Dishonored – Review (PS3)

Dishonored puts you in the shoes of Corvo Attano – Royal Protector (Bodyguard) of Empress Jessamine Kaldwin. You arrive back from a trip abroad investigating potential cures for the plague that is ravaging your city, only to find yourself framed for the murder of the Empress and thrown in jail.

As you escape, try to clear your name and find Emily, the Empress’ daughter, you’ll take on the role of assassin rather than protector. Corvo receives a boost of supernatural proportions which allows you to unlock various powers, such as freezing time, teleporting or possessing enemies.

Sadly this array of powers leads to one of the more confusing aspects of the game design – the second ‘tier’ of these powers is so steep in cost that if you choose to back one power you will miss out on lots of the others. So you’ll need to make that choice early on or spend an extended amount of time during the game to find the runes scattered about the level.

I understand wanting to keep a reign on the player’s power so they don’t just get everything too early in the game but I felt disappointed that I didn’t get a chance to try out some of the powers at all because of my choice of levelling up one power. I do see that they don’t want it to be too easy but I genuinely feel all the powers at the lowest level should have been unlocked during the story playthrough.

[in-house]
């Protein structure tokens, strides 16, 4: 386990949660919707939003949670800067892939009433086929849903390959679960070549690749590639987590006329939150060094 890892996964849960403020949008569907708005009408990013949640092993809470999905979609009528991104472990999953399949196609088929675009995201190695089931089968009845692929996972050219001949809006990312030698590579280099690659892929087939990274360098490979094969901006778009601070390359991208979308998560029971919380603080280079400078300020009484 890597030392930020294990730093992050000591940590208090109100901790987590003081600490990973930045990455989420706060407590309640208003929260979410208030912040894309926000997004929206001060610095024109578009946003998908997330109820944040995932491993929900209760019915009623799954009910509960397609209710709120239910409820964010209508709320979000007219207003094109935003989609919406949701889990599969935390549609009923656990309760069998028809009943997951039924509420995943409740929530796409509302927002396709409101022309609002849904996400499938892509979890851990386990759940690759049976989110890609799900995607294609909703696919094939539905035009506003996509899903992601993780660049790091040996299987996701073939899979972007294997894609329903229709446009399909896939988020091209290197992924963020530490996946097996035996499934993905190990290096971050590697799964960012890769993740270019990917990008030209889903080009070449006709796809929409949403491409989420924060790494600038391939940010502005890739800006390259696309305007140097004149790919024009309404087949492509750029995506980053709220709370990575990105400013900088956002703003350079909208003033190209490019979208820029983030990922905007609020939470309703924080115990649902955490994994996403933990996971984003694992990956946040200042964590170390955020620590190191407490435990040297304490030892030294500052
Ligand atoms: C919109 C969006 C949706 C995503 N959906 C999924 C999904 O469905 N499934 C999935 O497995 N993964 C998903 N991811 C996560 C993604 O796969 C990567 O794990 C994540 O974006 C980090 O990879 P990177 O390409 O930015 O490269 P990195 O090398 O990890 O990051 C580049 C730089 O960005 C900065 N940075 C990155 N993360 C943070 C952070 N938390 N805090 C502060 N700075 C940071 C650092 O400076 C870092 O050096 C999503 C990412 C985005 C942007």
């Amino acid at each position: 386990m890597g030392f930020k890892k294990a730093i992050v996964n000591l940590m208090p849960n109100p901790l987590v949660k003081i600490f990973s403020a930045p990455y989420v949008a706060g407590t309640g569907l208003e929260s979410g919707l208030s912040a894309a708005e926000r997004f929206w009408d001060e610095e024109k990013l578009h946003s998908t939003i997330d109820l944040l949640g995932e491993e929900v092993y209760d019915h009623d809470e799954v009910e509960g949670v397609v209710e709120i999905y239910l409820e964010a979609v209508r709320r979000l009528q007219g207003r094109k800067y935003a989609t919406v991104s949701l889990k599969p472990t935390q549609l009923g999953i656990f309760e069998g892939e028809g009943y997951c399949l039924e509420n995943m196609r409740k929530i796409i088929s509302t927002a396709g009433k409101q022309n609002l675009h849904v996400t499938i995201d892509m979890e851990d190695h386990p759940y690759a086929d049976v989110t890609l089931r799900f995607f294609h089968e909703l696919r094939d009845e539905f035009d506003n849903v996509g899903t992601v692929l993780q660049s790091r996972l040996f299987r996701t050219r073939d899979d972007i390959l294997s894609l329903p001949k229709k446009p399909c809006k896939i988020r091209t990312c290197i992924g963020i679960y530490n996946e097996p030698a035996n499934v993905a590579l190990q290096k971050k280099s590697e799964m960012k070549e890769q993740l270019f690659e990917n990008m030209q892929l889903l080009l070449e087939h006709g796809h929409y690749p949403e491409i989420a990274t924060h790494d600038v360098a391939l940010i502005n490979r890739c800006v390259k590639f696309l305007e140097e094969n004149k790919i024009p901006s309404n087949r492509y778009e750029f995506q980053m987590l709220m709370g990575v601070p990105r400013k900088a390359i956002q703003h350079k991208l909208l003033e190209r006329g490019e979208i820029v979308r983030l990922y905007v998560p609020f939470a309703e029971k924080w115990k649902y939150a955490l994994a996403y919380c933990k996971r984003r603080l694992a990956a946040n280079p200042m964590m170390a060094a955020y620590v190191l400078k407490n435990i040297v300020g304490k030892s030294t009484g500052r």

My gripe with power design aside, Dishonored is pretty good fun. Depending on the powers available to you and your approach to the missions (in terms of where/how you get into buildings/areas etc) you can have some varied playthroughs. Add to that the numerous ways you can kill characters (or non-lethally complete the missions) and the chances are you and your friends will have all completed the same mission in a different way.

The game also features a morality meter of sorts in it’s ‘Chaos’ system. The more people you kill, the higher the Chaos rating per mission. This accumulates over missions and eventually contributes to which of the three game endings you’ll get. However it should be noted that Dishonored’s endings are more in line with Bioshock 2’s subtlety different endings as opposed to something with drastic changes likes Heavy Rain.

While the game has a strong graphical style I actually wasn’t overly impressed with the visuals themselves. Some of the water effects didn’t look that great and on occasion the game just didn’t look as sharp as I would’ve expected. The style of the game is a positive though, despite those graphical issues.

Dishonored looked like being one of the freshest, inventive games of the year – unfortunately the design choice of not allowing you to unlock more on your first playthrough hinders things somewhat. It’s a good, solid, rewarding experience but I was just left feeling it could have been so much more.

Rating: 7/10

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1 Comment

  1. […] elephant in the room of course is that 2012′s Dishonored essentially ‘out-Thiefed’ Thief and did it better in most senses. With more powers and […]


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